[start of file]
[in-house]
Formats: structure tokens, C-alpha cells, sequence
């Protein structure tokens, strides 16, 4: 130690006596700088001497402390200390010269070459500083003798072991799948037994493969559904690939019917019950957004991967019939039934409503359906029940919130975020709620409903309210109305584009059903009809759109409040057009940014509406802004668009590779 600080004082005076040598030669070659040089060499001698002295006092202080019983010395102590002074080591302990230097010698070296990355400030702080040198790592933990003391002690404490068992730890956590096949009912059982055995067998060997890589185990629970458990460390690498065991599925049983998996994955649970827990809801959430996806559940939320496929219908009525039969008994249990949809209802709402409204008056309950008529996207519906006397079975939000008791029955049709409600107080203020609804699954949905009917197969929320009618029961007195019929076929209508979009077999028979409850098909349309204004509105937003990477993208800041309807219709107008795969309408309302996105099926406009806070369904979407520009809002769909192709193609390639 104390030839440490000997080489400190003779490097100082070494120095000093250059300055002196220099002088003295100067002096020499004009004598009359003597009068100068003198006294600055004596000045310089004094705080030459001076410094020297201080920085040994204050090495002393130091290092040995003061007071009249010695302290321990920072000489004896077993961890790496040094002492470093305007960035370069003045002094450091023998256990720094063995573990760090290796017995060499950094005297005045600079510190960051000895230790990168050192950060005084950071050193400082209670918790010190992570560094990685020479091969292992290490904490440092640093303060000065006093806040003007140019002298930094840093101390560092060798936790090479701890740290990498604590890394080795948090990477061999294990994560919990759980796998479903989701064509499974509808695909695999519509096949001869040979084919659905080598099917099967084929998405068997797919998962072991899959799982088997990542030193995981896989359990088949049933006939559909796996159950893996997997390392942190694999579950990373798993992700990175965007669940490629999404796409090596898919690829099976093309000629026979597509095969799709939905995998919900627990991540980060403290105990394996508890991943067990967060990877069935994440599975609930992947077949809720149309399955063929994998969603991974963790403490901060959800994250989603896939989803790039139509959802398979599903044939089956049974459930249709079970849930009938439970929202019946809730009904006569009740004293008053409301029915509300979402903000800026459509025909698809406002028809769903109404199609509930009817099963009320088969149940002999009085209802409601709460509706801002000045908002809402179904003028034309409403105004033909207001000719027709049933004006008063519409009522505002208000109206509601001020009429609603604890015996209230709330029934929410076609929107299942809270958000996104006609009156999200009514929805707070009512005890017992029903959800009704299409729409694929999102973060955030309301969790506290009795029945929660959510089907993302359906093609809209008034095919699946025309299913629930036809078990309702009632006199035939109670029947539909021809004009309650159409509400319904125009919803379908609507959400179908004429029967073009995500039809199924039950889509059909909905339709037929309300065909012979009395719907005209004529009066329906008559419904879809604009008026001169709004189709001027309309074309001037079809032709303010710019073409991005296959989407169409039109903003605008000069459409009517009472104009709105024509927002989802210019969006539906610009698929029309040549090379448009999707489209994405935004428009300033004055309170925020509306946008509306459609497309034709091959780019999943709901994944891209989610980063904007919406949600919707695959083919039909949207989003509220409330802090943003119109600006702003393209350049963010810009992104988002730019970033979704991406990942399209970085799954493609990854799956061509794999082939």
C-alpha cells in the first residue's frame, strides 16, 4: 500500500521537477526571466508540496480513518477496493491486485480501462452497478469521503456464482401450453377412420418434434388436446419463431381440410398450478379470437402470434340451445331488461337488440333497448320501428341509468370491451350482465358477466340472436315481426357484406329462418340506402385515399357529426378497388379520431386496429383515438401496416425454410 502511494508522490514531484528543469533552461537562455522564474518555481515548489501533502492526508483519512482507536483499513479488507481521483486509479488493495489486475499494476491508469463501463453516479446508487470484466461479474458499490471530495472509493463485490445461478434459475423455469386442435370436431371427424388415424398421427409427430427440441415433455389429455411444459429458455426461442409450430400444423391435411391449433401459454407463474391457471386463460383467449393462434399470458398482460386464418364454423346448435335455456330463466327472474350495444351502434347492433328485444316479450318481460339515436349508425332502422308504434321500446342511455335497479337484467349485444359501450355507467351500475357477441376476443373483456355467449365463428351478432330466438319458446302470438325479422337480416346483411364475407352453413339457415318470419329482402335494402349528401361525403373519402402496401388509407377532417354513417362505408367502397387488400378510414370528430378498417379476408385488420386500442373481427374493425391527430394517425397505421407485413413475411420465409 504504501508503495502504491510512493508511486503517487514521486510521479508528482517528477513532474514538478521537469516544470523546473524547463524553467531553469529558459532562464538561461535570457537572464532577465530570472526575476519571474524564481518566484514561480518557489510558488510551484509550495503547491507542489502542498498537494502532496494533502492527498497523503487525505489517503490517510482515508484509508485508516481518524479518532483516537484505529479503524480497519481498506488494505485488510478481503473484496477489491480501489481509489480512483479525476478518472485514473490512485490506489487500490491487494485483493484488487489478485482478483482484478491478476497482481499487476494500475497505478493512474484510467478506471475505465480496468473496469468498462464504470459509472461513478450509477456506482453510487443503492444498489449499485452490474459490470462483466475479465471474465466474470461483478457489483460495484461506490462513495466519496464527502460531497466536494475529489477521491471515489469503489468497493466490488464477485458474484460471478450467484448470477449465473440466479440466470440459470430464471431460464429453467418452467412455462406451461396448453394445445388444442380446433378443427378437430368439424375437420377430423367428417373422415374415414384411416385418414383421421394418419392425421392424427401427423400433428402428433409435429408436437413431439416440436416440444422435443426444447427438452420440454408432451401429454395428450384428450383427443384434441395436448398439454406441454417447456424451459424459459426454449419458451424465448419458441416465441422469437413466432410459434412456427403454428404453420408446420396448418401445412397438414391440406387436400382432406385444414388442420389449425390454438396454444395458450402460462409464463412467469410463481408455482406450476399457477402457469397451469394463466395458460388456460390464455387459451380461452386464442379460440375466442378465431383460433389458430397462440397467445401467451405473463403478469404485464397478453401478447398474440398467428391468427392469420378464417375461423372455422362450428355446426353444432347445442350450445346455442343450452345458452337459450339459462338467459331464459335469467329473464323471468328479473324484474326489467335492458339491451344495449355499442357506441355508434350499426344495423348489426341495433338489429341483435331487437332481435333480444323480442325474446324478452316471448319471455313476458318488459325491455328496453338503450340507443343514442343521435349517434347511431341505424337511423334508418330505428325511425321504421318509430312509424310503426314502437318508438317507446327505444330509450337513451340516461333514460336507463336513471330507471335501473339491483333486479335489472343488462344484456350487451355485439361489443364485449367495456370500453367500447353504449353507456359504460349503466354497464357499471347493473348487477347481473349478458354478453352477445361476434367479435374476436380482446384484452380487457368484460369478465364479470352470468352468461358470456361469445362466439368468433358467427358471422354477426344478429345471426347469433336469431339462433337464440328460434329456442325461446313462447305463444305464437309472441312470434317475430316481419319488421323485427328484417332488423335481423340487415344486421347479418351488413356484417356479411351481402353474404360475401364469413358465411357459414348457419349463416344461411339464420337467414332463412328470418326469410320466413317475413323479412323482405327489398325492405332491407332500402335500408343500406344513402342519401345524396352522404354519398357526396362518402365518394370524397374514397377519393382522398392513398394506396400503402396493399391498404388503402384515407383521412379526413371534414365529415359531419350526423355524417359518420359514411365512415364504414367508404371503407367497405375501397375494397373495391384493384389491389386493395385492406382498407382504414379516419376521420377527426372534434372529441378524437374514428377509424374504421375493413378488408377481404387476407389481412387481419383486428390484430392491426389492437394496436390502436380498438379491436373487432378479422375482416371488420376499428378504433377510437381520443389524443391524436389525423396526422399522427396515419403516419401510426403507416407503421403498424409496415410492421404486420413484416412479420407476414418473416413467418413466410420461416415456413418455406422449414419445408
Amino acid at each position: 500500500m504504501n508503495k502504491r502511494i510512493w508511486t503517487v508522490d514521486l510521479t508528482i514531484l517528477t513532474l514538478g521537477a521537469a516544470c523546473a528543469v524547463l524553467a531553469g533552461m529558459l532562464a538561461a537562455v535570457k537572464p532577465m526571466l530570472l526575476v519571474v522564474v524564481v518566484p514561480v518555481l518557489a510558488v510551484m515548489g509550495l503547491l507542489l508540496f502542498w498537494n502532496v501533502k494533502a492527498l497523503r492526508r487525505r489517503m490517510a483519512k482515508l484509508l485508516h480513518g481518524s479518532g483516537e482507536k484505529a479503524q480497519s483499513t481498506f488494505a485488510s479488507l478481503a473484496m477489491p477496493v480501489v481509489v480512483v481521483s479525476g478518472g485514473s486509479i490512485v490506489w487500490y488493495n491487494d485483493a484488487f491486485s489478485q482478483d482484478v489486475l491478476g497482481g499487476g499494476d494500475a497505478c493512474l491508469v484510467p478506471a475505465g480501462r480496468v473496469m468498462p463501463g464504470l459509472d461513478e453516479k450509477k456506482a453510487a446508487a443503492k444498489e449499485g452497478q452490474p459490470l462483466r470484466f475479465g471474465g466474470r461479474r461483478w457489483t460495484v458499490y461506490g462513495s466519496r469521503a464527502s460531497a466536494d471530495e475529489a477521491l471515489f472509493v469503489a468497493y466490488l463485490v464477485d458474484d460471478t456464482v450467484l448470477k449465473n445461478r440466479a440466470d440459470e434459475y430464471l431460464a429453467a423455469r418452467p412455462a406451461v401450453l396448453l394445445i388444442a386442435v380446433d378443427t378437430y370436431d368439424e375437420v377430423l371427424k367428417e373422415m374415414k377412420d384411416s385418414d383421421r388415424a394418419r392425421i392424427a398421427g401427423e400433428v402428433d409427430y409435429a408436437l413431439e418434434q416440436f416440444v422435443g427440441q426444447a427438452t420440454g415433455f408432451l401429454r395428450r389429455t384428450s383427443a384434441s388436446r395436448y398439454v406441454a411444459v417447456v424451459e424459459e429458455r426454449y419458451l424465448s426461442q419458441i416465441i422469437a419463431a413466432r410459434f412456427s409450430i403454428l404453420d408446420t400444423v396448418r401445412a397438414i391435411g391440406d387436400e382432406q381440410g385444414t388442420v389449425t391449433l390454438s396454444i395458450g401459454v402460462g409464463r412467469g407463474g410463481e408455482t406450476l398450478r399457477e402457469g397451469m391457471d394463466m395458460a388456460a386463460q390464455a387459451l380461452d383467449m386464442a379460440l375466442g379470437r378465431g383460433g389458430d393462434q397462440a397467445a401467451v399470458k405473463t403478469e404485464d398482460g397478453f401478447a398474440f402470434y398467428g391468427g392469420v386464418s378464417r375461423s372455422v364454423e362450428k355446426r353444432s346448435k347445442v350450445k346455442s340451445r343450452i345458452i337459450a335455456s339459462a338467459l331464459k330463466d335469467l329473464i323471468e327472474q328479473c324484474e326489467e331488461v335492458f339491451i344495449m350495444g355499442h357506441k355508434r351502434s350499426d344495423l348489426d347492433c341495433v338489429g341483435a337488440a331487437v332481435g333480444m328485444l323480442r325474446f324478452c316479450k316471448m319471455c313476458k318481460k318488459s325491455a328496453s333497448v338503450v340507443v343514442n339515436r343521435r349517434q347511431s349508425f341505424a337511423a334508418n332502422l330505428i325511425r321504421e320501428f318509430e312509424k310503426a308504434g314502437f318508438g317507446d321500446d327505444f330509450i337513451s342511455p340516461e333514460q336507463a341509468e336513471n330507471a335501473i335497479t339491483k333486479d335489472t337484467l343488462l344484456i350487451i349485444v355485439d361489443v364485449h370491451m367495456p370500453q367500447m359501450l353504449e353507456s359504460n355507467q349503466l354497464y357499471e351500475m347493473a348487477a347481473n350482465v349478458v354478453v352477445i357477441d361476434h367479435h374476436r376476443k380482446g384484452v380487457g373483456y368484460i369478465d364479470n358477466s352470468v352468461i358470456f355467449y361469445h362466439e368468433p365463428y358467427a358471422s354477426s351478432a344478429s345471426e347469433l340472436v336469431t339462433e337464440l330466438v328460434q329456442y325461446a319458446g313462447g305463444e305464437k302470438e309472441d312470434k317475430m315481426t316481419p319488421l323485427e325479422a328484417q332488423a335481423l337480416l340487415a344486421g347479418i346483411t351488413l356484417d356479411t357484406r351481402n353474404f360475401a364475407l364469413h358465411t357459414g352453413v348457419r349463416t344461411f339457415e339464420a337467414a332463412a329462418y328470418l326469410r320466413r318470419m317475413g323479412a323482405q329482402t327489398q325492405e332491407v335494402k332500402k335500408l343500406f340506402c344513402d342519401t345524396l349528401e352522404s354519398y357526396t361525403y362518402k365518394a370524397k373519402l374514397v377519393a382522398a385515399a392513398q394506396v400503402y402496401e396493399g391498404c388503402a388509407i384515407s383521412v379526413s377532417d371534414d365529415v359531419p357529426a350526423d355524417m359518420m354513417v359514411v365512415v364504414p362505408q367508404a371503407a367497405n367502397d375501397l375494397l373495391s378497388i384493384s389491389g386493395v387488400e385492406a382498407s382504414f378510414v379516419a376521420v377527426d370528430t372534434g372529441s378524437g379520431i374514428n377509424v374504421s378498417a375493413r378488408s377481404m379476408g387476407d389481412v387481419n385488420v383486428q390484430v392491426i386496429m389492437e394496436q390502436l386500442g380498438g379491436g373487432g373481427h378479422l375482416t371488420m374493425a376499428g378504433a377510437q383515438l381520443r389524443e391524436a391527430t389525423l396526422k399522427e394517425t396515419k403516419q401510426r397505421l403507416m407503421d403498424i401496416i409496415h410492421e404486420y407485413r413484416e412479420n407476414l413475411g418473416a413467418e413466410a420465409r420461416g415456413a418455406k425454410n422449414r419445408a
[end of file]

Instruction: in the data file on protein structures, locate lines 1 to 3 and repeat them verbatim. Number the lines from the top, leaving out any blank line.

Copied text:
[in-house]
Formats: structure tokens, C-alpha cells, sequence
């Protein structure tokens, strides 16, 4: 130690006596700088001497402390200390010269070459500083003798072991799948037994493969559904690939019917019950957004991967019939039934409503359906029940919130975020709620409903309210109305584009059903009809759109409040057009940014509406802004668009590779 600080004082005076040598030669070659040089060499001698002295006092202080019983010395102590002074080591302990230097010698070296990355400030702080040198790592933990003391002690404490068992730890956590096949009912059982055995067998060997890589185990629970458990460390690498065991599925049983998996994955649970827990809801959430996806559940939320496929219908009525039969008994249990949809209802709402409204008056309950008529996207519906006397079975939000008791029955049709409600107080203020609804699954949905009917197969929320009618029961007195019929076929209508979009077999028979409850098909349309204004509105937003990477993208800041309807219709107008795969309408309302996105099926406009806070369904979407520009809002769909192709193609390639 104390030839440490000997080489400190003779490097100082070494120095000093250059300055002196220099002088003295100067002096020499004009004598009359003597009068100068003198006294600055004596000045310089004094705080030459001076410094020297201080920085040994204050090495002393130091290092040995003061007071009249010695302290321990920072000489004896077993961890790496040094002492470093305007960035370069003045002094450091023998256990720094063995573990760090290796017995060499950094005297005045600079510190960051000895230790990168050192950060005084950071050193400082209670918790010190992570560094990685020479091969292992290490904490440092640093303060000065006093806040003007140019002298930094840093101390560092060798936790090479701890740290990498604590890394080795948090990477061999294990994560919990759980796998479903989701064509499974509808695909695999519509096949001869040979084919659905080598099917099967084929998405068997797919998962072991899959799982088997990542030193995981896989359990088949049933006939559909796996159950893996997997390392942190694999579950990373798993992700990175965007669940490629999404796409090596898919690829099976093309000629026979597509095969799709939905995998919900627990991540980060403290105990394996508890991943067990967060990877069935994440599975609930992947077949809720149309399955063929994998969603991974963790403490901060959800994250989603896939989803790039139509959802398979599903044939089956049974459930249709079970849930009938439970929202019946809730009904006569009740004293008053409301029915509300979402903000800026459509025909698809406002028809769903109404199609509930009817099963009320088969149940002999009085209802409601709460509706801002000045908002809402179904003028034309409403105004033909207001000719027709049933004006008063519409009522505002208000109206509601001020009429609603604890015996209230709330029934929410076609929107299942809270958000996104006609009156999200009514929805707070009512005890017992029903959800009704299409729409694929999102973060955030309301969790506290009795029945929660959510089907993302359906093609809209008034095919699946025309299913629930036809078990309702009632006199035939109670029947539909021809004009309650159409509400319904125009919803379908609507959400179908004429029967073009995500039809199924039950889509059909909905339709037929309300065909012979009395719907005209004529009066329906008559419904879809604009008026001169709004189709001027309309074309001037079809032709303010710019073409991005296959989407169409039109903003605008000069459409009517009472104009709105024509927002989802210019969006539906610009698929029309040549090379448009999707489209994405935004428009300033004055309170925020509306946008509306459609497309034709091959780019999943709901994944891209989610980063904007919406949600919707695959083919039909949207989003509220409330802090943003119109600006702003393209350049963010810009992104988002730019970033979704991406990942399209970085799954493609990854799956061509794999082939």